David Winton Bell Gallery

Past Exhibitions





April 3, 2013 - May 26, 2013

Art and War in Iraq symposium: Friday, April 5, 12:15–5:30 pm


Daniel Heyman’s Iraqi Portraits give voice to the former detainees of Abu Ghraib Prison. Between 2006 and 2008, Heyman traveled to Jordan and Turkey with American lawyer Susan Burke to witness the testimony of former prisoners held at Abu Ghraib and later released without charges. Burke was building a case in US federal court against private contractors who provided interrogation and translation services, and were involved in the torture of detainees at Abu Ghraib and other military prisons. Heyman accompanied her team on five trips to the Middle East between 2006 and 2008, meeting with forty former detainees of Abu Ghraib’s notorious “hard site,” and later with witnesses to the Blackwater/Nisour Square shooting that left seventeen Iraqi civilians dead and twenty injured.

The detainees met with lawyers, translators, note takers, and Heyman in hotel rooms. While lawyers collected statements for the lawsuit, Heyman sketched the likenesses of the detainees. Moved by the power of each detainee’s words, he began transcribing their testimonies directly onto his images. His portraits capture the humanity of these innocent Iraqis. In contrast to the anonymous figures—hooded and caped, or naked in piles—in the infamous Abu Ghraib photographs, Heyman presents us with individuals. They are farmers, doctors, shopkeepers, teachers, taxi drivers, husbands and fathers who speak of their fears for their families. They pose naturally, dressed as they were at the time of the interviews, most in western-style clothing, a few in keffiyeh and thwab (the traditional Middle Eastern headdress and robe). The texts surrounding the portraits are heartbreaking. They detail the trauma, overwhelming fear, and humiliation that detainees experienced at the hands of Americans. They document the changing attitude of some Iraqi’s toward Americans, who they first viewed as liberators and later as occupiers. They tell of the horror of being dragged from one’s bed in the middle of the night. And, they make specific and personal the litany of abuses that have come to be associated with Abu Ghraib Prison: rape, threats of rape, and other forms of sexual assault; being forced to watch family members being tortured and abused; being hung by their arms for days until the pain from their dislocated shoulders made them loose consciousness; repeated beatings; forced nudity; hooding; isolation; being urinated on; and being prevented from praying and abiding by their religious practices.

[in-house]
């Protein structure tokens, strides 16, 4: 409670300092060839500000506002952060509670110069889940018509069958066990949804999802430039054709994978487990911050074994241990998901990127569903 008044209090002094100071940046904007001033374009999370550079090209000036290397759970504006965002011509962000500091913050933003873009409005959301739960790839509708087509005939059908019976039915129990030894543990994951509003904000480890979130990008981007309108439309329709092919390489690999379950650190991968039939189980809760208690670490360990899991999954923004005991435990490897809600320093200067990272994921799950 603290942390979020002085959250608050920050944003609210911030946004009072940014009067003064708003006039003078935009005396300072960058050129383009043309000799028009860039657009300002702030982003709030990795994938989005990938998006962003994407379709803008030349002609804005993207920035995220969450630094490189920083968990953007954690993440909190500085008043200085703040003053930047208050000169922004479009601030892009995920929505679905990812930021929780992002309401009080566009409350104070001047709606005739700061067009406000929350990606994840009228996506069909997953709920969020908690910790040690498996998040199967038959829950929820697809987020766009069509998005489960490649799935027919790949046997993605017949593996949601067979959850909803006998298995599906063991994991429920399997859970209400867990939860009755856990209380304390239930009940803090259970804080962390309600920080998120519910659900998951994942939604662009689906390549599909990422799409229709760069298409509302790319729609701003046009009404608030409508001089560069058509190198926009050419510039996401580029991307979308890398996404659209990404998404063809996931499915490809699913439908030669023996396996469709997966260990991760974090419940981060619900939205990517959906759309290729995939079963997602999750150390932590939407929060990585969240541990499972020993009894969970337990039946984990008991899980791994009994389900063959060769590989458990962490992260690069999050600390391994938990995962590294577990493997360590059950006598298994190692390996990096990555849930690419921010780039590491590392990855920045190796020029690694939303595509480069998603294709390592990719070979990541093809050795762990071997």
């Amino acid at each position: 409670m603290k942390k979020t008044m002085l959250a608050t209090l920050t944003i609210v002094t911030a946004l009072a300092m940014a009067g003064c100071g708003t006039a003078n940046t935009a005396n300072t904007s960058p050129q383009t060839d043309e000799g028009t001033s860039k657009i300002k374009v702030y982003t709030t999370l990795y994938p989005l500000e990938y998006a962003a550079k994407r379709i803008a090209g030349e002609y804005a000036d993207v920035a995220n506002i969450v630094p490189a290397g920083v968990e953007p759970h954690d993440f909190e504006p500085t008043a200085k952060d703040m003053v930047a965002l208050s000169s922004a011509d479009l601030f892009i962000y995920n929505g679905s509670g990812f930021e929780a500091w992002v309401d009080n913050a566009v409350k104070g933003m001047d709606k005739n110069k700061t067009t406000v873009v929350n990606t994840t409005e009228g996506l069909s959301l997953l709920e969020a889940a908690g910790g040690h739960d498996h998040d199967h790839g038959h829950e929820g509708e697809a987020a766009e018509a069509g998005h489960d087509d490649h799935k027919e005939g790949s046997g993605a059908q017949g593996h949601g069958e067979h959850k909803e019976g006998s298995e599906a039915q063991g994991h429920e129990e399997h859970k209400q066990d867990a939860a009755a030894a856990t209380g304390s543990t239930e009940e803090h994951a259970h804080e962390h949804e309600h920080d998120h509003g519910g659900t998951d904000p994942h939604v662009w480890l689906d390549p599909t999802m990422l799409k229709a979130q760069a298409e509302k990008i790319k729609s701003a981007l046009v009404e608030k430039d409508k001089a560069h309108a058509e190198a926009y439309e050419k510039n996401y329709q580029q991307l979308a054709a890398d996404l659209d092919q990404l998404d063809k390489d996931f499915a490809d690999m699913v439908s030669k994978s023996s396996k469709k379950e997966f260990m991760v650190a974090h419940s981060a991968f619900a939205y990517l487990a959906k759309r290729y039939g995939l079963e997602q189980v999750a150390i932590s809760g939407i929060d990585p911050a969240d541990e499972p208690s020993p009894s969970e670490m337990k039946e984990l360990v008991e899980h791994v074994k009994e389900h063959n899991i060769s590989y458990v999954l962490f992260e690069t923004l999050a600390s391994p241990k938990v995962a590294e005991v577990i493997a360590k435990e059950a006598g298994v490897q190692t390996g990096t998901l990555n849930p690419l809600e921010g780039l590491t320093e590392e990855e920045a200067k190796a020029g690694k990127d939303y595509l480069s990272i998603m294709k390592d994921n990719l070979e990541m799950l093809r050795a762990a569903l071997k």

The exhibition, curated by Bell Gallery director Jo-Ann Conklin, continues with portraits of witnesses of the Blackwater/Nisour Square shootings and a monumental (11 x 15 ft), expressionistic print entitled When Photographers are Blinded, Eagles' Wings are Clipped. While the Iraqi Portraits serves a dual purpose as documentation and art, When Photographers are Blinded … represents Heyman’s personal response to the war. The title and subject were inspired by photojournalist Michael Kambler, who referred to photojournalists in Iraq as “blinded” by military censorship. The print—an etching on plywood—unites a number of symbolic components: a photographer wearing a blindfold; a naked man hanging upside down with an arrow through his heart and a rose covering his genitals; a man lying prone on the ground, retching; eagles with broken (clipped) wings; “boots on the ground,” some missing one leg; and a collapsing house of cards containing depictions of Assyrian relief